“An explosion in the center of the Afghan capital of Kabul on Sunday killed one person and wounded at least 59 others, hospital officials said. In a tweet, Kabul's Emergency Hospital said one body was received at the hospital and 59 people were treated, with 30 of the wounded being admitted for further treatment. It did not specify the injuries. A spokesman for the Taliban's Kabul police, Khalid Zadran, said the explosion was caused by a hand grenade thrown by a would-be thief who wanted to rob the money changers in the area. He said 10 people were injured. There was no immediate explanation for the discrepancy in the number of wounded. Zadran said police have launched an investigation. Video shot by AP showed wounded being removed from the site, carried by passersby. Wais Ahmad, a money changer, said the explosion happened inside a market where money changers operate. The market was closed immediately after the explosion and Taliban security surrounded the area. The blast was the first in the Afghan capital in months. Afghanistan's Taliban rulers have stepped up security throughout most of the country since sweeping to power in August. Taliban troops man dozens of checkpoints throughout the city.”

The New Yorker: A New Video Shows A Missing American Hostage Pleading For Help In Taliban Custody

“When the Biden Administration pulled all U.S. forces out of Afghanistan last August, Mark Frerichs was believed to be the only American hostage remaining in Taliban custody. Frerichs, a fifty-nine-year- old civil engineer and Navy veteran, had been abducted on the streets of Kabul in 2020. Members of his family have repeatedly pleaded with the Taliban and the Biden Administration to negotiate his release, but, for more than two years, no evidence had publicly emerged that Frerichs was alive. The New Yorker has obtained a new video, from an unidentified individual in Afghanistan, that shows Frerichs in captivity and pleading for his freedom. “I’ve been patiently waiting for my release,” Frerichs says, apparently reading from a script held in front of him. “I’d like to ask the leadership of the Islamic Emirate of Afghanistan, please, release me.” The video, which Frerichs states was recorded on November 28, 2021, is about thirty seconds long. A dark cloth hangs behind Frerichs, an Illinois native who spent a decade in Afghanistan working on aid projects before being abducted. He is seated, dressed in Afghan clothes, and wearing a short beard. Frerichs concludes the video with a simple appeal and seems grateful for the opportunity to have contact with the outside world. “Release me so that I may be reunited with my family,” he says. “Thank you.”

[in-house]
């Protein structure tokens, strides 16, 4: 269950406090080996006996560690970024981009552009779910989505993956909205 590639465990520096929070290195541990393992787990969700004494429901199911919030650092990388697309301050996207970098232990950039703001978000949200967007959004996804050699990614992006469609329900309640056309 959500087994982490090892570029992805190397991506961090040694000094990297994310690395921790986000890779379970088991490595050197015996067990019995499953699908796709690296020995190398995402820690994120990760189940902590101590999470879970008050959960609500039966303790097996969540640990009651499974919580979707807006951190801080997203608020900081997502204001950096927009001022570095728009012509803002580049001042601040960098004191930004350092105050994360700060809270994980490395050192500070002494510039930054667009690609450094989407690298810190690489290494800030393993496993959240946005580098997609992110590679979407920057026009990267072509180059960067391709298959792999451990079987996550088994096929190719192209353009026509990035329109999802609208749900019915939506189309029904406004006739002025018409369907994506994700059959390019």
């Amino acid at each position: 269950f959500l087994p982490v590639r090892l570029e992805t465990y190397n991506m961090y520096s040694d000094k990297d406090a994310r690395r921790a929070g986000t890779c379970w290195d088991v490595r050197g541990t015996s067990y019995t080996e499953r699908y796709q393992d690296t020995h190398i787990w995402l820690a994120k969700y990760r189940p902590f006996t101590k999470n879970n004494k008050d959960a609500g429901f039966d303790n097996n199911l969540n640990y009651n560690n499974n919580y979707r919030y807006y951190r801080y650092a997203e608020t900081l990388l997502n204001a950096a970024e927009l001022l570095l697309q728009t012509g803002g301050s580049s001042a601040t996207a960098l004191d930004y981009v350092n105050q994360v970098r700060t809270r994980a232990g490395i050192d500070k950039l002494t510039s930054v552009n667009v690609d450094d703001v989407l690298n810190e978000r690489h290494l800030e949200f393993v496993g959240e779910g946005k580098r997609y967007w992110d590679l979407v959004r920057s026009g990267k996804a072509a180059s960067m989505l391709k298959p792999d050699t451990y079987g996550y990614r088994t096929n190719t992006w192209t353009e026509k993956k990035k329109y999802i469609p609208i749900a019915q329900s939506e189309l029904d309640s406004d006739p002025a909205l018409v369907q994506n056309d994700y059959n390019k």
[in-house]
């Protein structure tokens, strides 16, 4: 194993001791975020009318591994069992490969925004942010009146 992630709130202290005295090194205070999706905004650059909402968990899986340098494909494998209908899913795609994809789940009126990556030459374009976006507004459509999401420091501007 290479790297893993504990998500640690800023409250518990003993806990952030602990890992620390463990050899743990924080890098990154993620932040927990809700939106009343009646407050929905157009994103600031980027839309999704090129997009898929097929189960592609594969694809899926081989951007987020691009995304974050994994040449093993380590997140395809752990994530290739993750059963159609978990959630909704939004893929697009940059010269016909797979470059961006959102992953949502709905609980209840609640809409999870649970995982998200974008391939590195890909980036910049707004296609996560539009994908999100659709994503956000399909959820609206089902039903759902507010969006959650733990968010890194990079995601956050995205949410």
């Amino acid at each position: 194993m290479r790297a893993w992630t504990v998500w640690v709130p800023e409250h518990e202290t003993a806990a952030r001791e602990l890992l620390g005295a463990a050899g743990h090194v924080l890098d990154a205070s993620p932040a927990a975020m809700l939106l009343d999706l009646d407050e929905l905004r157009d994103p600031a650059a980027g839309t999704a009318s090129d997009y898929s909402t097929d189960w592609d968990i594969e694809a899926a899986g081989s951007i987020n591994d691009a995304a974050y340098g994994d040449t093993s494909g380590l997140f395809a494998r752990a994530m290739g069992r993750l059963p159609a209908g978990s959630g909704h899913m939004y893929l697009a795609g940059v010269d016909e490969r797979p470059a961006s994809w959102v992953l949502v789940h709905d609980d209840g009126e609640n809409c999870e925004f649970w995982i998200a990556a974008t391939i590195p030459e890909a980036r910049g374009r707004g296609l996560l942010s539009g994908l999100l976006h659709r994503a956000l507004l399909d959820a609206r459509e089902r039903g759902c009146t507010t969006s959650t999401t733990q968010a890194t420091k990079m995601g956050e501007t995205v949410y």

6. Middle East

France 24: Israeli Security Forces Kill Three Militants In West Bank Amid Surge Of Violence

“Israeli security forces killed three Islamic Jihad militants when they came under fire Saturday during a raid in the West Bank, police said, the latest deaths in a surge of violence. The bloodshed comes amid heightened tensions ahead of the start of the holy Muslim month of Ramadan, that has seen violence spiral in Israel and the occupied West Bank. Last year during Ramadan, clashes that flared between Israeli forces and Palestinians visiting Al-Aqsa mosque in annexed east Jerusalem led to 11 days of devastating conflict between Israel and the Gaza Strip's Islamist rulers Hamas. On Saturday, Israeli police said security forces killed three members of the Islamic Jihad militant group who had opened fire during an operation to arrest them near the northern West Bank city of Jenin. Four Israeli soldiers were wounded during the operation, one of them seriously, the police said. The Israeli forces had intercepted “a terrorist cell on its way to an attack, and stopped the car in which they were travelling between Jenin and Tulkarem”, the police said in a statement. The Islamic Jihad confirmed the three deaths. “We mourn the death of our three hero fighters,” the armed wing of the Islamist movement said, adding that two of them were from Jenin and one from Tulkarem.”

Haaretz: 200 Israeli Citizens Identify With The Islamic State, Defense Officials Say